Weirick added that she sees how panhandlers spend their money and she believes most of it is used to buy alcohol and drugs. This contributes to unhealthy lives for them and a negative environment for everyone else, she said.
James Pinkin, 39, who regularly asks Marquette students and other passersby for spare change on Wisconsin Avenue just west of 16th Street, said he sometimes panhandles on medians. When he heard about the new ordinance he said he will stop. Pinkin said he lives at the Milwaukee Rescue Mission, 830 N. 19th St., where he is given food on some days. Not many people give him money, he said, but some buy him food.
Asking pedestrians for money outside the Federal Office Building, 517 E. Wisconsin Ave., Mr. Ricks noted that he isn’t able to access medians and highway ramps because he is in a wheelchair. Ricks, who declined to give his first name, said he is opposed to panhandling on medians because it’s too dangerous. He panhandles to supplement his Social Security disability income, which isn’t enough to live on.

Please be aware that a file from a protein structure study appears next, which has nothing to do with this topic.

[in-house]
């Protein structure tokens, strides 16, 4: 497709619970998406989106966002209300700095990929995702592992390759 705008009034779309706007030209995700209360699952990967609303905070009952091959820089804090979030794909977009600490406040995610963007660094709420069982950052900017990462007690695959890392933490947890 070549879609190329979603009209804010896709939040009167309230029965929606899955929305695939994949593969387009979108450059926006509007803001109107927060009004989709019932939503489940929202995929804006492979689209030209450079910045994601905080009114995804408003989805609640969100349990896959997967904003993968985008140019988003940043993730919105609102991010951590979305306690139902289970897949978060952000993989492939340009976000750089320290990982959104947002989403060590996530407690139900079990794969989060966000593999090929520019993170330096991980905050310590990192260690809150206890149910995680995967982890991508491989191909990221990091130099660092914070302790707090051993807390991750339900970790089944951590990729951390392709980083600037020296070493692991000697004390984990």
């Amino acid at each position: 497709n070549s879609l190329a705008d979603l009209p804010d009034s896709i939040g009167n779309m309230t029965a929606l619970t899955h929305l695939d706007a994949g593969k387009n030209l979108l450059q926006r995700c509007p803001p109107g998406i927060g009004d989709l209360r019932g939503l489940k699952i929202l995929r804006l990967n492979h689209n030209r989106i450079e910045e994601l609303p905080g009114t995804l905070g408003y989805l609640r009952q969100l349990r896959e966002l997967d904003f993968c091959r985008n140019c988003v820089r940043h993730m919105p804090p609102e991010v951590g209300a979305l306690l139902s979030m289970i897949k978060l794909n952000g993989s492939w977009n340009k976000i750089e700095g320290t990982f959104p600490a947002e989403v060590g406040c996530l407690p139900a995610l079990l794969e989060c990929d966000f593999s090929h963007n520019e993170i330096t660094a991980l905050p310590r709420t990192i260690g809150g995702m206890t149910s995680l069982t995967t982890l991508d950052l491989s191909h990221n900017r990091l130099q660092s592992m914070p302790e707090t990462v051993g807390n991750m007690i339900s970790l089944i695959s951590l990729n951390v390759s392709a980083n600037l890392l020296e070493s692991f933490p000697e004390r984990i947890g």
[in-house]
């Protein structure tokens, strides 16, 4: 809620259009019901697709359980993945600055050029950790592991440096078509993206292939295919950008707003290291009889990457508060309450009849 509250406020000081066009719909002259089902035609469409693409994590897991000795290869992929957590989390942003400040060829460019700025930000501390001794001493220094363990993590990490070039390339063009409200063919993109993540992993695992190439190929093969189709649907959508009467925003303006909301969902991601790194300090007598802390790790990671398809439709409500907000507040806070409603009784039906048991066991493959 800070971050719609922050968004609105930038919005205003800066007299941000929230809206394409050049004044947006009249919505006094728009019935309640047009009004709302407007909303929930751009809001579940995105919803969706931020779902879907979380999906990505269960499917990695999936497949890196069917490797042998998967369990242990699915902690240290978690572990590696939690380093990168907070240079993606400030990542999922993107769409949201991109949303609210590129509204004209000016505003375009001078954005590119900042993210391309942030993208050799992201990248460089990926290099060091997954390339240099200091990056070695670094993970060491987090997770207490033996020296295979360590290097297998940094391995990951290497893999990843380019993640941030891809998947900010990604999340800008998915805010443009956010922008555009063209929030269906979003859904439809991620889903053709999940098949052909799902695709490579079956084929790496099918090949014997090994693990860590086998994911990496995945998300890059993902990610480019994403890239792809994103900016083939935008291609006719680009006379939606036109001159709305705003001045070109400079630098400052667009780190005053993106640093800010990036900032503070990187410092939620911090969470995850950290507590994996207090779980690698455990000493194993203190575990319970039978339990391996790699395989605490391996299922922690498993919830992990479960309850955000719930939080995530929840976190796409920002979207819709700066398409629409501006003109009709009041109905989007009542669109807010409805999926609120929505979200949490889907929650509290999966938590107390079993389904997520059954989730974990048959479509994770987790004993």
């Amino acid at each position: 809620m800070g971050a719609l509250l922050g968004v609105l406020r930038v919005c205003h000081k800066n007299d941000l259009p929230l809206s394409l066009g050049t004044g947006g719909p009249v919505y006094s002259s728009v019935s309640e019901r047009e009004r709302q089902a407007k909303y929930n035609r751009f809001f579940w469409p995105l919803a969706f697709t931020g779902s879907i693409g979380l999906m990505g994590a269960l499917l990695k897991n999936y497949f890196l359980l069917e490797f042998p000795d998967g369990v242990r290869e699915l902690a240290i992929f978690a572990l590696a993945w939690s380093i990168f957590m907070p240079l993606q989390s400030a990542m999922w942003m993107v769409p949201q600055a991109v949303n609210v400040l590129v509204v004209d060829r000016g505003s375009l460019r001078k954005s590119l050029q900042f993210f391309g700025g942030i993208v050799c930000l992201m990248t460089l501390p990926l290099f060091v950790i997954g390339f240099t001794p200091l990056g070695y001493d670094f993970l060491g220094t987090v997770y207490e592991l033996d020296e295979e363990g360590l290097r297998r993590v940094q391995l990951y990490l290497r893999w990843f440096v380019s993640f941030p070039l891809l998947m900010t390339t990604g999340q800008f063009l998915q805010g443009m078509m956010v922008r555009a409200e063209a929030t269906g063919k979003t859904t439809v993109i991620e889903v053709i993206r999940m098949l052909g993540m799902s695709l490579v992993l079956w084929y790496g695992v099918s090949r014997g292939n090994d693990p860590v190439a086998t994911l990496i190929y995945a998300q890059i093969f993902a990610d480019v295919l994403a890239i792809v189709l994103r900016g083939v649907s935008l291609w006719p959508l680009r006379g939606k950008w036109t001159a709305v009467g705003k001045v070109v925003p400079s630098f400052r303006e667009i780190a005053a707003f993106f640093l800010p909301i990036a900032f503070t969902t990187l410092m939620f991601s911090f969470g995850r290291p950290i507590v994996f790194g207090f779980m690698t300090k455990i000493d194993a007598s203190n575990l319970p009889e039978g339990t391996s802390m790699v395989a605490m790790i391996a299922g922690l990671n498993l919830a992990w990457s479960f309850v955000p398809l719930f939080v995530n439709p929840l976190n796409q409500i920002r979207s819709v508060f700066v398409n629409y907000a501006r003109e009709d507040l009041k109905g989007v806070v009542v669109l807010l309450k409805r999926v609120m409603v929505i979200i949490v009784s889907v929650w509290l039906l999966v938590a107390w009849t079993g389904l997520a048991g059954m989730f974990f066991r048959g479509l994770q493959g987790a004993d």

The new ordinance is part of a local effort to discourage panhandling. A campaign called “Keep the Change” encourages businesses to post signs asking would-be givers to donate to social service organizations rather than giving money to panhandlers.
Roades is working with a group that is organizing a boycott of businesses that support “Keep the Change.”
“If (the Common Council) wants to talk about helping people, let’s have a real conversation about the … root causes of all these problems,“ she said.